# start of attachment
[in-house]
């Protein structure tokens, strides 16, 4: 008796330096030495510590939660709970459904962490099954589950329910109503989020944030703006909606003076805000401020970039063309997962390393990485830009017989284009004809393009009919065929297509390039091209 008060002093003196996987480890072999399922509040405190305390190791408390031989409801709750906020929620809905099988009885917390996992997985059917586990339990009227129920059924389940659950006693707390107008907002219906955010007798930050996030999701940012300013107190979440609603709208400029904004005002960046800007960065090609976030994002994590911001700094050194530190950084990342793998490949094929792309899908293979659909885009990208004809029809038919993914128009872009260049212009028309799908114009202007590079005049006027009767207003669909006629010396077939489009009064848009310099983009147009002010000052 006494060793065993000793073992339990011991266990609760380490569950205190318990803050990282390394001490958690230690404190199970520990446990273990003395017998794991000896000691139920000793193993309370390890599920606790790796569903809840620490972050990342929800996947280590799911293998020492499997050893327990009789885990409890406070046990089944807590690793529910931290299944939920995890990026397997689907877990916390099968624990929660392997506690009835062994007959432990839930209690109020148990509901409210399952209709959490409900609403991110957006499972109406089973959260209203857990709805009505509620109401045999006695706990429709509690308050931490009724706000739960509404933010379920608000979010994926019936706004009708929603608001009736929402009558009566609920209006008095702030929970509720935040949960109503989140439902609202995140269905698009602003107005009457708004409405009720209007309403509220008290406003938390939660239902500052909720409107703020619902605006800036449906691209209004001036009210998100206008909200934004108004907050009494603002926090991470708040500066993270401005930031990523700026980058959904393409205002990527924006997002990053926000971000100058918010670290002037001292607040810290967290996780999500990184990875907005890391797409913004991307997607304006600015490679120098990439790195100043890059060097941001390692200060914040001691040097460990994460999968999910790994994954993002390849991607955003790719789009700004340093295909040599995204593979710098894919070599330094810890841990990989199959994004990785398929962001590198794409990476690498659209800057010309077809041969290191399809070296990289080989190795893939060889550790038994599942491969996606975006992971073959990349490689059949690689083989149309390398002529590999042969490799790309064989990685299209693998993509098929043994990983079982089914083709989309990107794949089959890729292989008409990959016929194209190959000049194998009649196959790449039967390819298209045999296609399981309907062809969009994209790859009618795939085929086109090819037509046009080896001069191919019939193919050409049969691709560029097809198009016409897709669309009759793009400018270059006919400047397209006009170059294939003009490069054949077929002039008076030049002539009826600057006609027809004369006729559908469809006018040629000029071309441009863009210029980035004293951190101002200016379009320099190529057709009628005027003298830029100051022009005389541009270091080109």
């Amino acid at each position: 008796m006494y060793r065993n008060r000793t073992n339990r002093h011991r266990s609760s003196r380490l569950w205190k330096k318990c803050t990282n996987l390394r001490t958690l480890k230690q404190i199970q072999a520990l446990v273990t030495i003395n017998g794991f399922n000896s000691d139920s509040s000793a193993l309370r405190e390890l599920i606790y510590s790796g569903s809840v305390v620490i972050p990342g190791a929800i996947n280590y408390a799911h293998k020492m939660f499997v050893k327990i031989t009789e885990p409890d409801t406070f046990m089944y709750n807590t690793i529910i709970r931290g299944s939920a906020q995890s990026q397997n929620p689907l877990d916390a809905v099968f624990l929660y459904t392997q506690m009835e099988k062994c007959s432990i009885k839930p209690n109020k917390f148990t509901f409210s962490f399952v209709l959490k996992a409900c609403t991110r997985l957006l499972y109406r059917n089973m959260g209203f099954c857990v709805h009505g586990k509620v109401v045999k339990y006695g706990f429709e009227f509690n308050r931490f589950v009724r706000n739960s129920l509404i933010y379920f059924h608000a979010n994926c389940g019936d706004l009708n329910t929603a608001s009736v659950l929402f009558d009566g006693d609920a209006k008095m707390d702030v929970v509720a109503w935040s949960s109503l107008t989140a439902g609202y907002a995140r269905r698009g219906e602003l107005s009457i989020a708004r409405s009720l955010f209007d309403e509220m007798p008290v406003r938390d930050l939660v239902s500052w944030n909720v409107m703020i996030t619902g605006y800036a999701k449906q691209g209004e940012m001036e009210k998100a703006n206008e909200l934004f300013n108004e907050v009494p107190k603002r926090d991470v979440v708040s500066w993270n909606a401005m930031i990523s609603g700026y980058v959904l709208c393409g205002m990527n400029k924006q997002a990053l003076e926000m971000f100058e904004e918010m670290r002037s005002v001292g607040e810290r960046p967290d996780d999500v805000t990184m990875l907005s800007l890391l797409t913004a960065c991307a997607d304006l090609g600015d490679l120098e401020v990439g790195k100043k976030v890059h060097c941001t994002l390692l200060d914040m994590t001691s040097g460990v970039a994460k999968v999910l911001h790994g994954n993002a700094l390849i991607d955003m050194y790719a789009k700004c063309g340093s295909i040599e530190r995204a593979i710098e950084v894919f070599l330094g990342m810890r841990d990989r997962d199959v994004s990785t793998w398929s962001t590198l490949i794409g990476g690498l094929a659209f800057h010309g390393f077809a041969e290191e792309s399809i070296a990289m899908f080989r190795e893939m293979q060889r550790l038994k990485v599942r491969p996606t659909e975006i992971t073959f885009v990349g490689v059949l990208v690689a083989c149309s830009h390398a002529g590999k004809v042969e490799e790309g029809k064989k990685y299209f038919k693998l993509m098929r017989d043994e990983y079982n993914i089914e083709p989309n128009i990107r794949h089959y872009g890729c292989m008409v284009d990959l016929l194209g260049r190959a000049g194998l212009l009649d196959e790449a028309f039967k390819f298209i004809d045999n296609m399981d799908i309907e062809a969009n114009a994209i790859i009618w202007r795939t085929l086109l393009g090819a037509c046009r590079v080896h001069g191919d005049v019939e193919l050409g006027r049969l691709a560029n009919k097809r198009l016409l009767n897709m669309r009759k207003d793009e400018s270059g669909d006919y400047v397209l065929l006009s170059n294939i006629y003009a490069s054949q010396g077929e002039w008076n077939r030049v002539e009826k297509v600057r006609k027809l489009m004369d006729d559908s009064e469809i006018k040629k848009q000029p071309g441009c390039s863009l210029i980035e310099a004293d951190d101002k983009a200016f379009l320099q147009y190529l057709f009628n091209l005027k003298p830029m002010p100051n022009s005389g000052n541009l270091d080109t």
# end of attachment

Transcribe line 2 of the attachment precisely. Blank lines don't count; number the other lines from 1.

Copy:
């Protein structure tokens, strides 16, 4: 008796330096030495510590939660709970459904962490099954589950329910109503989020944030703006909606003076805000401020970039063309997962390393990485830009017989284009004809393009009919065929297509390039091209 008060002093003196996987480890072999399922509040405190305390190791408390031989409801709750906020929620809905099988009885917390996992997985059917586990339990009227129920059924389940659950006693707390107008907002219906955010007798930050996030999701940012300013107190979440609603709208400029904004005002960046800007960065090609976030994002994590911001700094050194530190950084990342793998490949094929792309899908293979659909885009990208004809029809038919993914128009872009260049212009028309799908114009202007590079005049006027009767207003669909006629010396077939489009009064848009310099983009147009002010000052 006494060793065993000793073992339990011991266990609760380490569950205190318990803050990282390394001490958690230690404190199970520990446990273990003395017998794991000896000691139920000793193993309370390890599920606790790796569903809840620490972050990342929800996947280590799911293998020492499997050893327990009789885990409890406070046990089944807590690793529910931290299944939920995890990026397997689907877990916390099968624990929660392997506690009835062994007959432990839930209690109020148990509901409210399952209709959490409900609403991110957006499972109406089973959260209203857990709805009505509620109401045999006695706990429709509690308050931490009724706000739960509404933010379920608000979010994926019936706004009708929603608001009736929402009558009566609920209006008095702030929970509720935040949960109503989140439902609202995140269905698009602003107005009457708004409405009720209007309403509220008290406003938390939660239902500052909720409107703020619902605006800036449906691209209004001036009210998100206008909200934004108004907050009494603002926090991470708040500066993270401005930031990523700026980058959904393409205002990527924006997002990053926000971000100058918010670290002037001292607040810290967290996780999500990184990875907005890391797409913004991307997607304006600015490679120098990439790195100043890059060097941001390692200060914040001691040097460990994460999968999910790994994954993002390849991607955003790719789009700004340093295909040599995204593979710098894919070599330094810890841990990989199959994004990785398929962001590198794409990476690498659209800057010309077809041969290191399809070296990289080989190795893939060889550790038994599942491969996606975006992971073959990349490689059949690689083989149309390398002529590999042969490799790309064989990685299209693998993509098929043994990983079982089914083709989309990107794949089959890729292989008409990959016929194209190959000049194998009649196959790449039967390819298209045999296609399981309907062809969009994209790859009618795939085929086109090819037509046009080896001069191919019939193919050409049969691709560029097809198009016409897709669309009759793009400018270059006919400047397209006009170059294939003009490069054949077929002039008076030049002539009826600057006609027809004369006729559908469809006018040629000029071309441009863009210029980035004293951190101002200016379009320099190529057709009628005027003298830029100051022009005389541009270091080109």